With the funds raised from the referendum, transportation officials will have a central station from which they will be able to monitor traffic flow in Paulding County.
Officials also will install a fiber-optic network on Dallas-Acworth Highway, East Paulding Drive, Ga. Hwy. 120 and Ga. Hwy. 6, the corridors with the most traffic, according to George Jones, traffic operations division manager.
“This arrangement will provide communications along the highest volume corridors within the county and a degree of redundancy in case of a loss of communications at points along the fiber network,” Jones said.
The project will cost about $2.8 million and will be totally funded by the 1 percent sales tax.
The Paulding Traffic Control Center will be located at the Traffic Operations building at 329 Industrial Blvd. North, according to Jones.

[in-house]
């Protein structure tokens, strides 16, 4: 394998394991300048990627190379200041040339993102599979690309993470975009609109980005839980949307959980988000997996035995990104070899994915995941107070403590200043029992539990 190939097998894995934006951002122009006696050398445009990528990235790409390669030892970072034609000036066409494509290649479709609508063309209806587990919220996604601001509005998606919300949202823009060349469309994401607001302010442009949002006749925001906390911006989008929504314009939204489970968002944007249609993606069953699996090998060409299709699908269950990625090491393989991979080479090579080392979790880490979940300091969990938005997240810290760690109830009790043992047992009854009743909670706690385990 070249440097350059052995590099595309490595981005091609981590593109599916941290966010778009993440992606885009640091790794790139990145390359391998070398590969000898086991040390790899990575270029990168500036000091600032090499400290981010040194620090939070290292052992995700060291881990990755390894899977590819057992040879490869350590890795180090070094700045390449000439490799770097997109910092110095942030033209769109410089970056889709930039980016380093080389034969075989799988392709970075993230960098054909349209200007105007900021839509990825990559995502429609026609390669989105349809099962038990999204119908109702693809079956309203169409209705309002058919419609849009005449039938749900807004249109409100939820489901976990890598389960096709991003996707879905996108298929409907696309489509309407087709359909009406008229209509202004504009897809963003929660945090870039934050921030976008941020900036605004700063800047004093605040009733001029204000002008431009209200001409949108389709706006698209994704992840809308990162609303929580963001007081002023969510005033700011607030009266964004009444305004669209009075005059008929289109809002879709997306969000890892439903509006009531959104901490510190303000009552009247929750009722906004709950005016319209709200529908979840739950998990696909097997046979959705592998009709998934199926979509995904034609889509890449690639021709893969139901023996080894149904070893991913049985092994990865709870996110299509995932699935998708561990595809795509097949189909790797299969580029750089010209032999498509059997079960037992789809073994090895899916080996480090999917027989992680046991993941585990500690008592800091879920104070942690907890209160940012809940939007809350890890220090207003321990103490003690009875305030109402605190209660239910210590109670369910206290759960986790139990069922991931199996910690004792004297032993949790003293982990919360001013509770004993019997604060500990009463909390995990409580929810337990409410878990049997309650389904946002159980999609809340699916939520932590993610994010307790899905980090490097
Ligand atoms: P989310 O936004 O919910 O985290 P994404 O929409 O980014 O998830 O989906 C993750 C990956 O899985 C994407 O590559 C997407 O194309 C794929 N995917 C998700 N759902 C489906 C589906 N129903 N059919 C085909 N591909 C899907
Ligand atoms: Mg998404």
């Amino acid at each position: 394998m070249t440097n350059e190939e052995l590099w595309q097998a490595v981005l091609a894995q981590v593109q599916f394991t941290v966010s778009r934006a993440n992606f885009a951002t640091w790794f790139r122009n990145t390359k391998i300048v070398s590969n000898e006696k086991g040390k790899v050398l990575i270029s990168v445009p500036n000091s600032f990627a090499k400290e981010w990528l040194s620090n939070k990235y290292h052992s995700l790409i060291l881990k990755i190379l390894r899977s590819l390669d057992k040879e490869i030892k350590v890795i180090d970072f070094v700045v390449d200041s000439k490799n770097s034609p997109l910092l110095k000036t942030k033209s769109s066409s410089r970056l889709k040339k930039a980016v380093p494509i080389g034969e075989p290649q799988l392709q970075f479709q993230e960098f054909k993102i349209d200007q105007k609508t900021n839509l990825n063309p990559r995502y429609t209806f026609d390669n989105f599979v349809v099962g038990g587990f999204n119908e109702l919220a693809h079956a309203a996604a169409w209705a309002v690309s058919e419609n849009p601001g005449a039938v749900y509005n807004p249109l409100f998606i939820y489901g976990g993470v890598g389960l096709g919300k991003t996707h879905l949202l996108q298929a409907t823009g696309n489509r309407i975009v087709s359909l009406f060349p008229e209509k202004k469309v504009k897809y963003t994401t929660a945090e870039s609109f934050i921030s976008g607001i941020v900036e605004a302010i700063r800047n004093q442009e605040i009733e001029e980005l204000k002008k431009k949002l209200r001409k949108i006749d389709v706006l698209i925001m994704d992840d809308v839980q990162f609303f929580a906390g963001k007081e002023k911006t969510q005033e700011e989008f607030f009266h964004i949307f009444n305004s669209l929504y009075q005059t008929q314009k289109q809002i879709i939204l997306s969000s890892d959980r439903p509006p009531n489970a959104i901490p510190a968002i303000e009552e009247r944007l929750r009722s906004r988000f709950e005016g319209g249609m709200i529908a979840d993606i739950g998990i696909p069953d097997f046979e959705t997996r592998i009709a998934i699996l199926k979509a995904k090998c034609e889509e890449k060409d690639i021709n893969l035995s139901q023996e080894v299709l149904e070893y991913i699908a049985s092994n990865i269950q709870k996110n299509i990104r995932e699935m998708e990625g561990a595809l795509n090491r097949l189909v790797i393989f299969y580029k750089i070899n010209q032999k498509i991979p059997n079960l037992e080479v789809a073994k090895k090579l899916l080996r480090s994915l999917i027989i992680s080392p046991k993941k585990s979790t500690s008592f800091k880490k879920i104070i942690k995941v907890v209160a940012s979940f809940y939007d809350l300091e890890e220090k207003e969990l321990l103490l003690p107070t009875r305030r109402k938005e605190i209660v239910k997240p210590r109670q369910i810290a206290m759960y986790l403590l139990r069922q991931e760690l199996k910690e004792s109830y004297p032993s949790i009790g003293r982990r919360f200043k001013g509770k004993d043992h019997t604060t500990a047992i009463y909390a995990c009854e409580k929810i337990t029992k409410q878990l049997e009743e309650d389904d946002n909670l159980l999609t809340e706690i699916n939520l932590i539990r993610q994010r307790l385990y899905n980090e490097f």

“The TCC [Traffic Control Center] will house the electronics required to bring back data and live images from traffic signal locations [or] signalized corridors within the county,” Jones said. “From this location, we will have the ability to monitor and manage traffic, providing faster reaction times than is currently possible and implementing changes, if necessary, to improve traffic flow.”
An adaptive signal plan, used to track traffic flow, recently was implemented at Cedarcrest Road and Hwy. 92.
Jones said peak hours for traffic at the Cedarcrest and 92 intersection were 7:15 a.m. to 8:15 a.m. and 5:15 p.m. to 6:15 p.m.
These adaptive signals give officials the information needed to adjust traffic lights at certain times of the day to reduce traffic backups.
Director of Transportation Scott Greene said the department may implement more of these adaptive signal plans in the fall if they are pleased with the results of the current signal plan at the Cedarcrest intersection.
“All of the data and images are used in an effort to provide the most efficient travel, reducing congestion and improving safety on the roadway system for citizens using the county road system,” Jones said.